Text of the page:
“Do Your Best & Let Go of the Rest”

Just like you and me, athletes have difficult days. Whether it’s losing the championship or underperforming during practice, competitive athletes face a new challenge (and a new opportunity for failure) every single day. How they respond to and cope with these setbacks, failures, mistakes and losses is what separates the great athletes from the good athletes.

Simply put, elite athletes understand that mental skills are as crucial to performance as physical skills; when faced with an adverse event, they are resilient.

What is resilience?

Competitive athletes, especially those in the public eye, possess perseverance. They can overcome adversity without breaking down emotionally or getting stuck in a negative mindset. They know how to manage negative thoughts, so that their performance isn’t influenced by feelings like anxiety, nervousness and stress.

This capacity to adapt and overcome after difficult experiences is often referred to as mental toughness. Athletes with this skill don’t avoid or deny negative emotions; they experience sadness and emotional pain like everyone else. However, they bounce back quickly thanks to their “mental elasticity”. For this reason, the American Psychological Association and other experts refer this skill as resilience.

Athletes high in resilience are emotionally grounded, enabling them to return to their normal state of balance (homeostasis) faster after a disappointing experience. In other words, they do their best, and let go of the rest.

Why is resilience important?

Especially for budding athletes, failure can seem catastrophic. Magnifying or distorting this fear of failure makes them vulnerable to stress and anxiety; overreacting to disappointment does too. Both can result in underperformance—exactly what they are trying to avoid!

Thankfully, resilience isn’t a genetic trait. It’s a set of thoughts, behaviors and actions that can be learned and developed by anyone, including the kindergartners in your life. In fact, developing this skill early in life is easier because there are fewer bad habits to unlearn.

As a parent or coach, helping young athletes develop resilience is just as critical as helping them perfect their serves and free throws. It will improve their athletic performance and allow them to progress faster. It’s also a skill set that will serve them off the field, for the rest of their lives. The ability to express disappointment while remaining emotionally balanced is a common characteristic among leaders, regardless of the endeavor.

How do you develop resilience?

Several factors are linked to resilience, including flexibility, empathy and self-confidence. One of the most influential factors is an athlete’s belief that they can change their circumstances. Those with resilience understand that setbacks are temporary, find opportunity in challenges and are hopeful they can influence outcomes. They believe they are in control. Those lacking resilience view negative events as fixed, permanent and unchangeable; they feel powerless to change the future.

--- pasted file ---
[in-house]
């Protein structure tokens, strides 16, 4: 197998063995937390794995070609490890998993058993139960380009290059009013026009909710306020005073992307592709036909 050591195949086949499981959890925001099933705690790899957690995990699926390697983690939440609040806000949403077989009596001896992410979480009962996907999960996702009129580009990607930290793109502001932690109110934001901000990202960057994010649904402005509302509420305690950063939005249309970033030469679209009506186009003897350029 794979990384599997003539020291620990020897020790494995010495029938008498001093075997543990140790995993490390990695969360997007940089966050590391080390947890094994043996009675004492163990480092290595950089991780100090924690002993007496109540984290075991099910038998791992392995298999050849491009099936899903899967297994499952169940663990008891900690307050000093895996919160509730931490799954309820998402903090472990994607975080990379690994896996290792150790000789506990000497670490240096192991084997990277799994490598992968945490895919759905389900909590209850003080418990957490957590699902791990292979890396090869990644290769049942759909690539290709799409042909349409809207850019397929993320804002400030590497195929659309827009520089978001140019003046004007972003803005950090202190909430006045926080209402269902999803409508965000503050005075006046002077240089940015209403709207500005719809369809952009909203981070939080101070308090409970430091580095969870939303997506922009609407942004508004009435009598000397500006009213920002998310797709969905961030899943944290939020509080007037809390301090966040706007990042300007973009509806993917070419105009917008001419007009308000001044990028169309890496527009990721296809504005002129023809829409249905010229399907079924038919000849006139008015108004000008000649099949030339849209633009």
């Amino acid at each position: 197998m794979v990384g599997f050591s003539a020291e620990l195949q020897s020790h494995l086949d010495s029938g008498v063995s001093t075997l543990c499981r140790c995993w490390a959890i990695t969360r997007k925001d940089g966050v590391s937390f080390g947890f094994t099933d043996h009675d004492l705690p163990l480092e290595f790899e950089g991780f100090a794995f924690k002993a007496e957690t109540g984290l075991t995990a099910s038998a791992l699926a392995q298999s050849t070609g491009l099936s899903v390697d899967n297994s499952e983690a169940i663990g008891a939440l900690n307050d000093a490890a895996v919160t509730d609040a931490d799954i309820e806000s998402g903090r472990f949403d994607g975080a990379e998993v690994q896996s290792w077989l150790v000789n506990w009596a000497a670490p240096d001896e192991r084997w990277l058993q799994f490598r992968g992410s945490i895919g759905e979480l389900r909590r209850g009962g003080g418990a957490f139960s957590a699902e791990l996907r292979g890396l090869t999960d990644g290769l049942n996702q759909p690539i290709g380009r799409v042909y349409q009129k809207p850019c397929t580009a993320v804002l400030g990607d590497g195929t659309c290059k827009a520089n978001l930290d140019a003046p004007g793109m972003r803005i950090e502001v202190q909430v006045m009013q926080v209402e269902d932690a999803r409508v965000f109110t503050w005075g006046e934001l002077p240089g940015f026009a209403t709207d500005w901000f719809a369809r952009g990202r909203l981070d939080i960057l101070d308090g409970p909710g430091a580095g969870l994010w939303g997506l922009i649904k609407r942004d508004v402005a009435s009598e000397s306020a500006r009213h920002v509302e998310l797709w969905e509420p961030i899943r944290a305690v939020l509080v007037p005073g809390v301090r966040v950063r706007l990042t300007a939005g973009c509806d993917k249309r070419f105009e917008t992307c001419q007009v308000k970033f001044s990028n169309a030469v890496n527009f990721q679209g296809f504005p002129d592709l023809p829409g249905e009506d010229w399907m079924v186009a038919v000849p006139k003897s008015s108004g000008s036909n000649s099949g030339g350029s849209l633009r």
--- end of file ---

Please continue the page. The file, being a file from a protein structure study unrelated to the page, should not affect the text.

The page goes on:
Developing resilience is changing a negative mindset to a positive, optimistic one.

Quick steps for developing resilience in young athletes

Listen – Disappointment is normal when faced with defeat. Celebrating a win is normal too. Let your young athletes experience the situation in the moment, but don’t allow them to catastrophize it. If they’re receptive, help them acknowledge any disappointment and accept their imperfection. Don’t criticize, offer advice or blame others and use neutral, nonjudgmental questions to spark discussion.

Reframe the situation – If your young athlete gets stuck in a negative mindset, help them shift their perspective. Remind them that failure is what helps everyone become better, and that tomorrow, they will be better.

Identify positive next steps – Help your young athletes identify a tangible next step to improve their performance. Offer encouragement and help them maintain a hopeful, positive outlook.

    Breaking down and building on resilience

    Once young athletes develop mental toughness and can move past disappointment, they can begin to optimize their thinking skills in ways that will accelerate performance and allow them to thrive despite negative events.

    Remember, what they want most is your belief in their ability to actualize their goals and achieve their potential.

    Have questions about resilience? Just ask.

    Our psychology expert, Dave, has years of experience helping people keep their head in the game and perform at the highest level. If you have questions about how to improve a young athlete's resilience skills, feel free to email Dave or submit your question using the form below.

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